I started this project a while back, and documented it elsewhere, but in the interests of documenting my re-enactment creativity both civilian and military, I shall post the project from start to finish here.
The project came about because we needed, as a unit, some way of storing and transporting paper for our cartridges to and from events. If we could keep made-up (and empty!) cartridge tubes too it would be a bonus. The idea came when reading a court-martial transcript while doing research for something else.
Q: Do you know the contents of those boxes that were handed up and examined next morning?
A: They contain’d fill’d musket cartridges; the boxes were such as are generally used for that purpose.
There was no actual description given, but I did not need a bigger box than would comfortably hold uncut A4 paper, and so my search began on Ebay and Amazon. Pine boxes such as the one I purchased are readily available, but most have handles cut into the sides of the box, which would not be suitable for holding paper and keeping it dry in damp camping conditions. The box I found had string handles and a string lid-lifter, and was more than suitable.
The first steps were to sand the whole thing, inside and out, and coat it with a wood preservative, which dried clear and would prevent (or help deter, at any rate) mould growth and insects boring into it.
I also had to make runners for the bottom, which I made out of the top rail of a broken fence panel, and treated in exactly the same fashion then attached them before priming the whole thing.
The third stage was to paint it with a primer, which also included a knotting formula to provide a barrier, preventing sap from the knotholes from discolouring the painted wood at a later date. I got one thing to do both jobs.
The colour I chose is a close approximation to a shade known as ‘Board of Ordnance’ blue. The Board of Ordnance were responsible for supplying cannon, and the various cannon carriages or trucks, limbers and other assorted equipment to both the Army and the Navy. The army’s carriages, limbers and canteens were painted blue, the gun trucks supplied to the Royal Navy were painted red. The shade of blue I chose was from the Valspar range, an own brand range of B&Q’s (a chain of DIY supplies store here in the the UK) and is called ‘Princeton Blue’. It is not an exact match, but is close to it. I chose exterior grade paint because the box is going to be used at events, where we camp out.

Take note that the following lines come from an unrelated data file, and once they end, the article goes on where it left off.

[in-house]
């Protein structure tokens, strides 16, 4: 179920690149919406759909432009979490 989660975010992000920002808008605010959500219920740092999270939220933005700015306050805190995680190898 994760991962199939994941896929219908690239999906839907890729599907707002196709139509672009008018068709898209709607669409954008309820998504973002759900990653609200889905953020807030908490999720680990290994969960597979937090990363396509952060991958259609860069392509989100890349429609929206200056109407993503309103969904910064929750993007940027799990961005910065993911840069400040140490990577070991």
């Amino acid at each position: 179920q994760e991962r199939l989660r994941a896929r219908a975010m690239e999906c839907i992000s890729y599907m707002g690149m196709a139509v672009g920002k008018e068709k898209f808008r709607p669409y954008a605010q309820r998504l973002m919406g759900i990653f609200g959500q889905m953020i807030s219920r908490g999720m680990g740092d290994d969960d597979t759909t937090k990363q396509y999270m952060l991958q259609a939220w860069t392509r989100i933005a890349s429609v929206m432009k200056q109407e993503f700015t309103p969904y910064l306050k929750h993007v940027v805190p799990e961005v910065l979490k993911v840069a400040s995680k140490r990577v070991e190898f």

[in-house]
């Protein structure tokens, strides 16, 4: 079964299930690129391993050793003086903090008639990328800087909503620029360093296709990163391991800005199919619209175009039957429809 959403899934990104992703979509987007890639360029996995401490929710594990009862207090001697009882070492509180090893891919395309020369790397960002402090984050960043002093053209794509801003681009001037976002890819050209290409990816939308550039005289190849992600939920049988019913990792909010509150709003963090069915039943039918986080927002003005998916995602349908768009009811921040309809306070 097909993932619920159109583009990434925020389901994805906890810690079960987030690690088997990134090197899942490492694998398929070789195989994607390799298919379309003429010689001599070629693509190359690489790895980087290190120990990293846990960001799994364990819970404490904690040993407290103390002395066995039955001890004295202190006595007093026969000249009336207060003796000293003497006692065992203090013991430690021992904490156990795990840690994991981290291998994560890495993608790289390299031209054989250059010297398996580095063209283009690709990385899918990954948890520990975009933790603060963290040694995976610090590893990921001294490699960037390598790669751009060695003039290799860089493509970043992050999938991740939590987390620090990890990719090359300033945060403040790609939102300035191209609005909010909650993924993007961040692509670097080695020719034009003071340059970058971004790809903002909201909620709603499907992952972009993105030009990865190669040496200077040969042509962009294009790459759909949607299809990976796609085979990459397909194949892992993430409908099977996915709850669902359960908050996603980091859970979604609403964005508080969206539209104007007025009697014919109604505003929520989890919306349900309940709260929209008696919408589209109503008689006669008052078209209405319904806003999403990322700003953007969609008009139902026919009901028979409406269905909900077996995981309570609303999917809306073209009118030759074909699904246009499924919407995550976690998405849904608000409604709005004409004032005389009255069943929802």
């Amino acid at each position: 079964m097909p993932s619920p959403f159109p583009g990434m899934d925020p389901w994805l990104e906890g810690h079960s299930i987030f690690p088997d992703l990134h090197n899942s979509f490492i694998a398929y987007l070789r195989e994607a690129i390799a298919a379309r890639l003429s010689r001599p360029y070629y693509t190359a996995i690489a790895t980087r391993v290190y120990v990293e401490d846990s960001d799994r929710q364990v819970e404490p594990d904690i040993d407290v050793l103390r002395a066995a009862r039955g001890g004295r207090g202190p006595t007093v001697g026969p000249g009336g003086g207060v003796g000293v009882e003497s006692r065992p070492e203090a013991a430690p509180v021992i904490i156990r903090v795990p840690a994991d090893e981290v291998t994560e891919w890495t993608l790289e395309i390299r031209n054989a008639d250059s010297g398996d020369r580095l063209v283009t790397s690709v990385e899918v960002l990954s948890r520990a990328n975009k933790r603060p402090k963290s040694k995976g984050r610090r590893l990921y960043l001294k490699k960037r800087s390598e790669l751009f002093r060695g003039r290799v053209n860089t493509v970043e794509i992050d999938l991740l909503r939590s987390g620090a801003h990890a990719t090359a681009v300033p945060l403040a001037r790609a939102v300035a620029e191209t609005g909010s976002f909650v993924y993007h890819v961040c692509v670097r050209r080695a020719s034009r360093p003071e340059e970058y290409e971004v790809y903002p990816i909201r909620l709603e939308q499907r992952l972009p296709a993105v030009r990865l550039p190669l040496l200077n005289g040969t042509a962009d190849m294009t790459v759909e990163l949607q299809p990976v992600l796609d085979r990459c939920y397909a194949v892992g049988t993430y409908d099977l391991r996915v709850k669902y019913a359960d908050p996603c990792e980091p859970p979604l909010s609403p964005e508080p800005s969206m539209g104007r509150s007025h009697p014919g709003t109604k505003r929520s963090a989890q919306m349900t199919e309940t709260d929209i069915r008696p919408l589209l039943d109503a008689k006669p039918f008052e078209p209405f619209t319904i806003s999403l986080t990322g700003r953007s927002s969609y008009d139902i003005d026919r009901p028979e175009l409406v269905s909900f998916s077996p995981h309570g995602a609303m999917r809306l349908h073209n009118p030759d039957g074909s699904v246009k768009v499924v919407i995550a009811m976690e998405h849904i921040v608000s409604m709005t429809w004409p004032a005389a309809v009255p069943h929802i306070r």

Priming and painting both had to be done in stages as it’s not possible to paint the whole of the outside of something and expect it not to stick to whatever you put it on to dry.
Once the paint was dry, I removed the string handles and lid-lifter and drilled the holes out a bit larger in order to replace them with rope. I was lucky in having to hand a length of rope from a demonstration in the Ropery at Chatham Dockyard.
It went easily through the holes (with the aid of a bit of tape at the end to stop it fraying while getting it through the holes) and is simply fastened inside with an overhand knot at each end, pulled tight.
I also needed to add some sort of stop to keep the lid from opening all the way, and used a length of brass chain for this purpose.
The very last thing required was a legend on top of the box, denoting the regiment and purpose. I decided it would be labelled ’50th Foot Quartermaster POWDER’ with ‘Qt’r-Mas’r’ as the period-correct abbreviation. I typed the required legend into Word, set the font to ‘Essays 1743’ (downloaded from Dafont.com) and played around with the sizing a little. I wanted it all to be in capitals, with the parts that would naturally be lower-case to be sized smaller. The ‘Powder’ part I kept in the larger size and italicised for emphasis. I used a different font (CF Bonaparte) for the apostrophes as I didn’t like the shape of the ones in my chosen font.
Once the wording was to my satisfaction, I printed it out onto ordinary A4 paper. To transfer the lettering to the box, I turned the paper over and used the schoolkid’s trick of shading the edges of the letters heavily in pencil, then turned it back over and put it into place on the box, going over the edges of the letters in pencil. Finally, I filled in the graphite outlines in black paint, using a very fine-tipped paintbrush. The underlining of the ‘th’ in ’50th’ was totally free-hand, without a outline to follow.
The broad arrow mark I got via a Google Image search. The broad arrow is a centuries-old emblem used by the British government to mark government equipment (which is why British prison uniforms used to have arrows on them where the US equivalent were black and white striped). The broad arrow mark is still used on military equipment to this day.
Finished – apart from one or two tiny areas that need tidying up or painting over. And no; we’re not going to keep actual gunpowder in it (modern safety regulations require a much sturdier, lockable box for one thing) but it’s a close period approximation and will serve admirably to keep empty cartridge tubes in. I just want some sort of suitably-sectioned tray inside – but until then, our cartridges will keep very nicely in a Snickers retail box inside.